Time of Flight System for Distance Measurement and Object Detection

Distance measurement and object detection play significant roles in numerous areas—whether in factory automation, robotics applications, or logistics. Especially in the context of safety, detection and response to objects or people at specific distances are required. For example, a robot arm may need to stop immediately once a worker enters its danger zone.

Time of flight (ToF) is becoming increasingly important for this purpose. With ToF technology, light is emitted from a modulated source, such as a laser, and the light beams reflected off one or more objects are then captured by a sensor or camera. The distance can thereby be determined by means of the time delay ∆t between when the light is emitted and when the reflected light is received. The time delay is proportional to twice the distance between the camera and the object (round trip). Therefore, the distance can be estimated as the depth d = (c × Δt)/2, where c is the speed of light. A ToF camera thus outputs 2D data as well as the required depth information.

Figure 1. Time of flight measurement principle.

ToF allows the entire image to be recorded at once. There is no need for line-by-line scanning or for relative motion between the sensor and the observed objects. ToF is often classified as LIDAR (light detection and ranging), but it is a flash LIDAR-based approach, rather than a scanning LIDAR.

There are basically two different ways to measure the time of flight of the light pulse with ToF: pulsed operation, which is based on charge coupled device (CCD) technology, and continuous wave (CW) operation.

Whereas the elapsed time between emission and reception of the light pulse is measured in pulsed mode, the phase shift between the emitted and received modulated light pulses is determined in CW mode. Both modes of operation have advantages and disadvantages. Pulsed mode is more robust to ambient light, and therefore more conductive to outdoor applications because this technology often relies on high energy light pulses emitted in very short bursts during a short integration window. Whereas CW mode may be easier to implement because the light source does not have to be extremely short, with fast rising/falling edges. However, if precision requirements become more stringent, higher frequency modulation signals will become necessary and may be difficult to implement.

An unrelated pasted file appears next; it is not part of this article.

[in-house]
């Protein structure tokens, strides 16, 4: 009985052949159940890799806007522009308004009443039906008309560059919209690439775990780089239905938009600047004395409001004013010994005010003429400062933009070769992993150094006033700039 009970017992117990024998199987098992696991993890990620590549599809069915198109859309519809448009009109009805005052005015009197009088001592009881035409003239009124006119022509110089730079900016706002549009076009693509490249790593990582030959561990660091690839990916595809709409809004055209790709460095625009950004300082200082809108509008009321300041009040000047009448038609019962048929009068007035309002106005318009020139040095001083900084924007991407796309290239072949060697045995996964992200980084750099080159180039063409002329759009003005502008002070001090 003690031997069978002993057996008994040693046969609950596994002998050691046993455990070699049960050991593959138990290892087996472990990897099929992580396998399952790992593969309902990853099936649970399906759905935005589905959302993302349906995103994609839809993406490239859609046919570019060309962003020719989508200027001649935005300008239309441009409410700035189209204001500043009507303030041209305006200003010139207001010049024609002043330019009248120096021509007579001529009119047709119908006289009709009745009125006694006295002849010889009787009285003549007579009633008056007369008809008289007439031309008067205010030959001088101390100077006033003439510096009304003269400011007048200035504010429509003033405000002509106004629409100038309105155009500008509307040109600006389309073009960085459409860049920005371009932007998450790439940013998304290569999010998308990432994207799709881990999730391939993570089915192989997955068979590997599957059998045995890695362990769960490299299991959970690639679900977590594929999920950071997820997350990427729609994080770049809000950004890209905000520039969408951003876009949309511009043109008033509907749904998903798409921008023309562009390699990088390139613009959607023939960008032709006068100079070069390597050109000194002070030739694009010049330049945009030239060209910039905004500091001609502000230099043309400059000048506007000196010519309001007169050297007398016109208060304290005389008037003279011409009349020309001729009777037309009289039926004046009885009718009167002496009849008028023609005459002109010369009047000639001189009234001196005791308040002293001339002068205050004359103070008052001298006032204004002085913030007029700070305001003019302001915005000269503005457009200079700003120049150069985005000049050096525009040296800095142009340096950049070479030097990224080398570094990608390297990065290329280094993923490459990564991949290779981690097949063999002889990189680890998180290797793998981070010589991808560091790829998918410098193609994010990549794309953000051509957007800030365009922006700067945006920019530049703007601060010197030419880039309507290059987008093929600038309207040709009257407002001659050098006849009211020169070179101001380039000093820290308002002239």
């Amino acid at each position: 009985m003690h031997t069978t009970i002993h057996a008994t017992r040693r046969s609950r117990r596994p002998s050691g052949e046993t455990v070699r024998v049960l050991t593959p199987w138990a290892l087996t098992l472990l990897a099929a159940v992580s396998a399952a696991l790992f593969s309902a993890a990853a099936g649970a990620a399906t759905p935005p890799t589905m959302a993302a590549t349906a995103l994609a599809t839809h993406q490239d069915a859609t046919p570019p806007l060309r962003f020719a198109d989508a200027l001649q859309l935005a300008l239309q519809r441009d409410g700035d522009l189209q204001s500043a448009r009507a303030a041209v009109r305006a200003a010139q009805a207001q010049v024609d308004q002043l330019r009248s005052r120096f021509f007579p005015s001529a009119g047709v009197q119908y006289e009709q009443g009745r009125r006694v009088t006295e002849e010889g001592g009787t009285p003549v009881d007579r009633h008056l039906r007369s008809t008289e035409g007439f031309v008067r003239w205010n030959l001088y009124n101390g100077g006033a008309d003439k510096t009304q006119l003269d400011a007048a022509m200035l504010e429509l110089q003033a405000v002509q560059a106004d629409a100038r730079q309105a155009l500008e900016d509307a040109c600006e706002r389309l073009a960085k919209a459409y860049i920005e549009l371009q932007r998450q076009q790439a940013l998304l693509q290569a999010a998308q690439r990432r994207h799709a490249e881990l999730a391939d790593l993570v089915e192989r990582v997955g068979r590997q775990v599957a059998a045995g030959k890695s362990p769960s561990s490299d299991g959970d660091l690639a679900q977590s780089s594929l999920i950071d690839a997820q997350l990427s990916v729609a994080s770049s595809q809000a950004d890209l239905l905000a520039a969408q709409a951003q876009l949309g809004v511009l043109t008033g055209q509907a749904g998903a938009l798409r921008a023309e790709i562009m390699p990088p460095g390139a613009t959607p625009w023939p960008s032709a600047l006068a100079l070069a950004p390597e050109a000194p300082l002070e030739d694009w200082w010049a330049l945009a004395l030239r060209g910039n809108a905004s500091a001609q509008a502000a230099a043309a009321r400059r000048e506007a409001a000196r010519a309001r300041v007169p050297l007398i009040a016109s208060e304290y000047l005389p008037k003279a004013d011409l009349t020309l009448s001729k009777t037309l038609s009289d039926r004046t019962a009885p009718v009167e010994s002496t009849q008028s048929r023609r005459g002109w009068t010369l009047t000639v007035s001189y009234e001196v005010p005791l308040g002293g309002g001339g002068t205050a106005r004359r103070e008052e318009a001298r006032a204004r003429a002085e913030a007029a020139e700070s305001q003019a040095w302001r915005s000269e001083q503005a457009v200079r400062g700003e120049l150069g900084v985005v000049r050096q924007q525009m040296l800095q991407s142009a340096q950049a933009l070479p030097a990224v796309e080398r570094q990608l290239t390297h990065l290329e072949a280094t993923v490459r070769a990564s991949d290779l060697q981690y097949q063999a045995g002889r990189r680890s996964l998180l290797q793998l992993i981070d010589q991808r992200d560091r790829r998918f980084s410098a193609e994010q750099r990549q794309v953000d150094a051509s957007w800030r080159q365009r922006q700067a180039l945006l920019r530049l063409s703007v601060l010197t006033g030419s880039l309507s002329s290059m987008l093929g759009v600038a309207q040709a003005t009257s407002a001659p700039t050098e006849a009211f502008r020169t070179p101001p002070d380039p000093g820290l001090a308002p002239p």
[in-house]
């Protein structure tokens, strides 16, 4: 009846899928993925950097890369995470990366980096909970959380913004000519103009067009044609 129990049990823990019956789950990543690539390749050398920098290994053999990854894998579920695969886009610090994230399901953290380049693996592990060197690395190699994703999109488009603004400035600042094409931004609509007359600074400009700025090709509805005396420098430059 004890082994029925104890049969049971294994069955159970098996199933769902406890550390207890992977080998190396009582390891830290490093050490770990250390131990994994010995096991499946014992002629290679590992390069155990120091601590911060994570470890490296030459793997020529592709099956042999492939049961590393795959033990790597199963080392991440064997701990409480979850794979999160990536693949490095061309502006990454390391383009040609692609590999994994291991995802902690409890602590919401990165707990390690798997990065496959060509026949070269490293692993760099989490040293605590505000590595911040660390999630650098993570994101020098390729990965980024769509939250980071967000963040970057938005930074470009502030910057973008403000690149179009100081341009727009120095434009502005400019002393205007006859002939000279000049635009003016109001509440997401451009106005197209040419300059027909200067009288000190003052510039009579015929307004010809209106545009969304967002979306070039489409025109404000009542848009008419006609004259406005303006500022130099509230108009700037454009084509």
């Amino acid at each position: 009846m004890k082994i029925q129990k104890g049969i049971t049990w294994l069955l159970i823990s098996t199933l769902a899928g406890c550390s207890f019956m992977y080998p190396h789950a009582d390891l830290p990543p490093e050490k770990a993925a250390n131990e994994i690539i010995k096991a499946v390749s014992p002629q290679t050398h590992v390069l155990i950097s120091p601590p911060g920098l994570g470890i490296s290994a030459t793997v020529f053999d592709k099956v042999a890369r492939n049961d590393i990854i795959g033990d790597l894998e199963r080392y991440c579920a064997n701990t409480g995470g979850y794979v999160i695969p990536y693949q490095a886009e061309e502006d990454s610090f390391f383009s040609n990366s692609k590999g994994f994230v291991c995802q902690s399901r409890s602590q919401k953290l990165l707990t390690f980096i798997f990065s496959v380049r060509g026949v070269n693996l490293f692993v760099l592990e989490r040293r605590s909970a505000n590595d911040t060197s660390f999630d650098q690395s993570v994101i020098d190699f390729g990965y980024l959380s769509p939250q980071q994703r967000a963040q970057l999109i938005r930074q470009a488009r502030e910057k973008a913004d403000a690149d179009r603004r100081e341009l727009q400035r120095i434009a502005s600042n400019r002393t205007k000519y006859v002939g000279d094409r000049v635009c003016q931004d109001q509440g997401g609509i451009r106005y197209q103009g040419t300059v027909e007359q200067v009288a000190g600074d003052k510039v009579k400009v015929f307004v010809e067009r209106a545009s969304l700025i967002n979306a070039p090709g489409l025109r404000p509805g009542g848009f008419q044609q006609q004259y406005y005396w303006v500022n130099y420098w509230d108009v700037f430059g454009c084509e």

The existing pixel sizes result in high chip resolutions, which enable not just distance measurements but also object and gesture recognition. The distances to be measured range from a few cm (<10 cm) to several meters (<15 m).

Unfortunately, not all objects can be detected to the same degree. The condition, the reflectance, and the speed of the object affect the measurement result. The measurement result can also be falsified by environmental factors such as fog or strong sunlight. Ambient light suppression helps with the latter.

Semiconductor manufacturers such as Analog Devices, Inc. (ADI) offer complete 3D ToF systems to support the rapid implementation of 3D ToF solutions. They integrate, among other things, data processing, laser driver, power management, and software/firmware into one unit for the control electronics. Additional components are an emitter that emits the frequency-modulated optical signal and a detector that registers the reflected signal. A block diagram is shown in Figure 2.

Figure 2. Block diagram of a ToF system.

Components such as an analog front end (AFE) with integrated depth calculation are a great help to anyone who wants to build such a system. Among others, the ADDI9036 provides this function. It is a complete CCD ToF signal processor with an integrated laser diode driver, a 12-bit ADC, and a high precision clock generator that generates the timing for both the CCD and the laser. The ADDI9036 is responsible for processing the raw image data from a VGA CCD sensor to yield depth/pixel data.

ADI also works with design partners, with whom we can jointly offer finished modules and development platforms. These evaluation systems can be used for developing customer-specific algorithms. The finished modules and platforms help accelerate development, which is especially important in time-critical business areas as are found in industry and automotive engineering.

References

3D Imaging with ADI Time of Flight Technology. Analog Devices, Inc., 2020.

Author

Thomas Brand

Thomas Brand

Thomas Brand began his career at Analog Devices in Munich in 2015 as part of his master’s thesis. After graduating, he was part of a trainee program at Analog Devices. In 2017, he became a field applications engineer. Thomas supports large industrial customers in Central Europe and also specializes in the field of Industrial Ethernet. He studied electrical engineering at the University of Cooperative Education in Mosbach before completing his postgraduate studies in international sales with a master’s degree at the University of Applied Sciences in Constance.